Elizabeth Kiddell
© Godric Godricson

In the 1851 Census, Elizabeth is a washerwoman and lives with her father William who is the parish clerk in Holme Hale. Elizabeth does not appear to be married or living with children

"I'll hear no more; it makes one's blood run chill"

Spirituality in the 21st Century context is less about ‘spirituality’ or being ‘spirit filled’  and is increasingly more about ‘feeling good’ in an instantaneous sort of way. Spirituality is currently about turning a fractured world into ‘fluffy’ world often inspired by Disney cartoons and “Hallmark Moments”.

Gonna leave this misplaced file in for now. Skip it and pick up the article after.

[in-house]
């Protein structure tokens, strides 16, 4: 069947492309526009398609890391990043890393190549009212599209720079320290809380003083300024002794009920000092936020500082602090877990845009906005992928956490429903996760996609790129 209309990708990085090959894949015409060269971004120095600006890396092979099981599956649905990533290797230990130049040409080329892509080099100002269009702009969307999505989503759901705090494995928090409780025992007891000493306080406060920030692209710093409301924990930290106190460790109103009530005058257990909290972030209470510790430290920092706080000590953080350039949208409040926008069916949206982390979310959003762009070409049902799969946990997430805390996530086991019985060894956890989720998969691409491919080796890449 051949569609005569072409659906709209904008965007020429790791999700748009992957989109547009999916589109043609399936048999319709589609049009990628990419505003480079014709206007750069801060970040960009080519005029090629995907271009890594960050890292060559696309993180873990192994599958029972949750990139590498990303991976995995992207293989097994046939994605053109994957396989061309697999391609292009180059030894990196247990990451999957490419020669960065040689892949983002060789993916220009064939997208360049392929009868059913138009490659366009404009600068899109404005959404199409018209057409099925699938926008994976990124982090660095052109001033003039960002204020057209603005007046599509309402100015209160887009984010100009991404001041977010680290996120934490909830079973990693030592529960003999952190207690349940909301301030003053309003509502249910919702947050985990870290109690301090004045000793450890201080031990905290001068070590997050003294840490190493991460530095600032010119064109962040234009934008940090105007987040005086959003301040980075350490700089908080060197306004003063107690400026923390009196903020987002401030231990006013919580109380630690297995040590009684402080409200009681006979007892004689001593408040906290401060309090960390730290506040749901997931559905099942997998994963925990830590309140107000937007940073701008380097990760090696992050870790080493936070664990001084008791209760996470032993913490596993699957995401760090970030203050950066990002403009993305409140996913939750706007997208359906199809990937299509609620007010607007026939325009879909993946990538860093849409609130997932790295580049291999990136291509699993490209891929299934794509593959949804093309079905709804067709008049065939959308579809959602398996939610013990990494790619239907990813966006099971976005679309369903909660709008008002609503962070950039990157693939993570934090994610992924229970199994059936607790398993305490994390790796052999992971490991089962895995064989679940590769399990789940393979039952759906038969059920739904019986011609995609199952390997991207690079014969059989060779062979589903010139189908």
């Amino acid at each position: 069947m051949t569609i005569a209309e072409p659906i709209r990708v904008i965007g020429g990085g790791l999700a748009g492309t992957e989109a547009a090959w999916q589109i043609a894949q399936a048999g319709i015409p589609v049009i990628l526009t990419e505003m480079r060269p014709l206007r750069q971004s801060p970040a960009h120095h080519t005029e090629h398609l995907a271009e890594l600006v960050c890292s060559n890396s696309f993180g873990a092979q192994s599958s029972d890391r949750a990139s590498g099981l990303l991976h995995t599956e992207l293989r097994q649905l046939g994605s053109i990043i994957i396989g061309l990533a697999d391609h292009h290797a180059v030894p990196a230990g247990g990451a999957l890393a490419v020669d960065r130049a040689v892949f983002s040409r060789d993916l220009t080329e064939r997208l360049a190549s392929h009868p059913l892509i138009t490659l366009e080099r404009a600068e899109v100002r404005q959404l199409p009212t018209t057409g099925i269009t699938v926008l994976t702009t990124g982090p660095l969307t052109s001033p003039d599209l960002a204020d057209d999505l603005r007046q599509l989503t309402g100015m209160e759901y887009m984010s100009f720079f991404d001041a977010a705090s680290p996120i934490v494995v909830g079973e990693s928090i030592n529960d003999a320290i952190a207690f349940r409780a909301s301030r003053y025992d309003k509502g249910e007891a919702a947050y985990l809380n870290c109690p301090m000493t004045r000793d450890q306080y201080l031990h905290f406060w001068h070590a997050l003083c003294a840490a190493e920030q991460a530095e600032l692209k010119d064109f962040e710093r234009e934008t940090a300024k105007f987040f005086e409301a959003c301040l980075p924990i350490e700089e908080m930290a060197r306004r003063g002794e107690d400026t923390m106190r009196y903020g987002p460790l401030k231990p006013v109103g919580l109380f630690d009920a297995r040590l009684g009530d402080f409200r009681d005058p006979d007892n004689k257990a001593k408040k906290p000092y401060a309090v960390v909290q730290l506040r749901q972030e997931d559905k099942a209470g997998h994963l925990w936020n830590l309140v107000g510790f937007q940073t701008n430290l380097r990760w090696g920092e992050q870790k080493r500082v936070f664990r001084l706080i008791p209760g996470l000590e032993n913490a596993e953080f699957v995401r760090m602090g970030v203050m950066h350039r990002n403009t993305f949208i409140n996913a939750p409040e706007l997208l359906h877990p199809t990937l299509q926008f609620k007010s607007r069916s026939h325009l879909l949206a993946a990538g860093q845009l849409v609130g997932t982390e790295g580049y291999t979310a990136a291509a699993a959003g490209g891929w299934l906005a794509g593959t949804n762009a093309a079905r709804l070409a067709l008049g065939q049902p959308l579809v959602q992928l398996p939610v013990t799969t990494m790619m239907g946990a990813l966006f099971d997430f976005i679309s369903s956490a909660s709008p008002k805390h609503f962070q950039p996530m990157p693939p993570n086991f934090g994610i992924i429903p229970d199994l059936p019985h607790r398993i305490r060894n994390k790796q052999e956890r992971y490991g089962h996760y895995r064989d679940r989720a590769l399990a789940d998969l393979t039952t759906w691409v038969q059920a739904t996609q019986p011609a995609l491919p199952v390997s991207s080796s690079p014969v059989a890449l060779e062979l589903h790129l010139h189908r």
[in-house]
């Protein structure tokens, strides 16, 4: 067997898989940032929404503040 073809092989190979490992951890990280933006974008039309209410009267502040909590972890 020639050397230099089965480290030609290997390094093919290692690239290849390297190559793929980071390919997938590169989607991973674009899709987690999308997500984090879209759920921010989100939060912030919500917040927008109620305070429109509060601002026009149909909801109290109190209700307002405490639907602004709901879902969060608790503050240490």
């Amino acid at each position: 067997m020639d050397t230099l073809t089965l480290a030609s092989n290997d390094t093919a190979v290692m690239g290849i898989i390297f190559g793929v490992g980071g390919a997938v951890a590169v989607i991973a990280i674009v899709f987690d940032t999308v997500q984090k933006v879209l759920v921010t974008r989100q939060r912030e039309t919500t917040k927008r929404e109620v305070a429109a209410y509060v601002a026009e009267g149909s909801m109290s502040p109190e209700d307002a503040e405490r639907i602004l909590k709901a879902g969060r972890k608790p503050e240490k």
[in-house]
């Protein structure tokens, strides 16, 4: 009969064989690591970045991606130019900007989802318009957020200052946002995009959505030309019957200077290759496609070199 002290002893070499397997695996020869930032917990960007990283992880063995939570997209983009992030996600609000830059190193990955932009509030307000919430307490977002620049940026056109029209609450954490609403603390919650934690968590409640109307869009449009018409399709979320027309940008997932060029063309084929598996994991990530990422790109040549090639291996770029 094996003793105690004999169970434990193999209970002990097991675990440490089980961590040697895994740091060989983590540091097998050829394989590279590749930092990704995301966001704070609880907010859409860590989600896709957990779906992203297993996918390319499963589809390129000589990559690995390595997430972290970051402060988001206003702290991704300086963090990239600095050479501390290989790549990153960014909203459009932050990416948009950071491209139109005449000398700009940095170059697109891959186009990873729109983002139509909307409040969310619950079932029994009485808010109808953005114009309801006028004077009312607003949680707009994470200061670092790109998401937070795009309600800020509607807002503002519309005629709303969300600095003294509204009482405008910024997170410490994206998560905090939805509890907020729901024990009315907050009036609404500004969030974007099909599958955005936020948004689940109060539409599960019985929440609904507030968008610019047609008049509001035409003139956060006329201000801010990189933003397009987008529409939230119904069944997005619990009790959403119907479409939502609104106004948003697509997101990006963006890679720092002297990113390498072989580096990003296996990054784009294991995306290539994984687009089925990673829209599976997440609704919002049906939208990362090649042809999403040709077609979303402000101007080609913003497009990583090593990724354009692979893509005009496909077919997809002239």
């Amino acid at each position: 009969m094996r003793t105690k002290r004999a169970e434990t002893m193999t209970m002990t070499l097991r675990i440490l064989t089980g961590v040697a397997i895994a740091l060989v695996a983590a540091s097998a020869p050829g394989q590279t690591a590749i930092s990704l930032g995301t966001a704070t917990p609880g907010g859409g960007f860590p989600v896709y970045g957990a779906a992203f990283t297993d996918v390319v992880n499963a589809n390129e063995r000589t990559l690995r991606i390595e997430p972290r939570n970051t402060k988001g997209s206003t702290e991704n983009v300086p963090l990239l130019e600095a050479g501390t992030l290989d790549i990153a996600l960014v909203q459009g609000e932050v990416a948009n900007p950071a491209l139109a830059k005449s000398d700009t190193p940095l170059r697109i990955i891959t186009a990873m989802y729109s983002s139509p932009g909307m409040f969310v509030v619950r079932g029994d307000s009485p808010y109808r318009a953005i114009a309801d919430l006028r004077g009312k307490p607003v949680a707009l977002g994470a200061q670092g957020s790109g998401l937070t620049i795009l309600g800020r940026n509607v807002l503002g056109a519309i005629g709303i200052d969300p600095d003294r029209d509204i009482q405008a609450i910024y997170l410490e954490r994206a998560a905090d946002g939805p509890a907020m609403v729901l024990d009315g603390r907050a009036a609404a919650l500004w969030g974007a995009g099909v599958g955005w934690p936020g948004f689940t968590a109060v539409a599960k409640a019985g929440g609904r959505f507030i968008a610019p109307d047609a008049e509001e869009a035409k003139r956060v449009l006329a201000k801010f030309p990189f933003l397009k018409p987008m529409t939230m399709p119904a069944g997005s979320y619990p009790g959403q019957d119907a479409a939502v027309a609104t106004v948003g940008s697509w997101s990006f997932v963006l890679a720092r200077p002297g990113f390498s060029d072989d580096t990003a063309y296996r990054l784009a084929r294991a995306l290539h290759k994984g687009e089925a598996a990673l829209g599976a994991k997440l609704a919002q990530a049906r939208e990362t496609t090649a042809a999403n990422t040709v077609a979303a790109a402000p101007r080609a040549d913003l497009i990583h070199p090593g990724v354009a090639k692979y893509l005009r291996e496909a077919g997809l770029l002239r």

The East End
Necton Parish Church
© Godric Godricson
 Contemporary spirituality is often without a real understanding of life and even death. I am not in any way advocating a return to medieval pessimism or the ‘momenti mori’; instead, I am suggesting a Western spirituality that is socially progressive, hopeful for the future and realistically focused on our own mortality. Traditional certainties have to be available to people as a rock on which to build their lives. Most of all,  I believe that hope must be given back to a fractured and confused Western world that is battered by financial insecurity.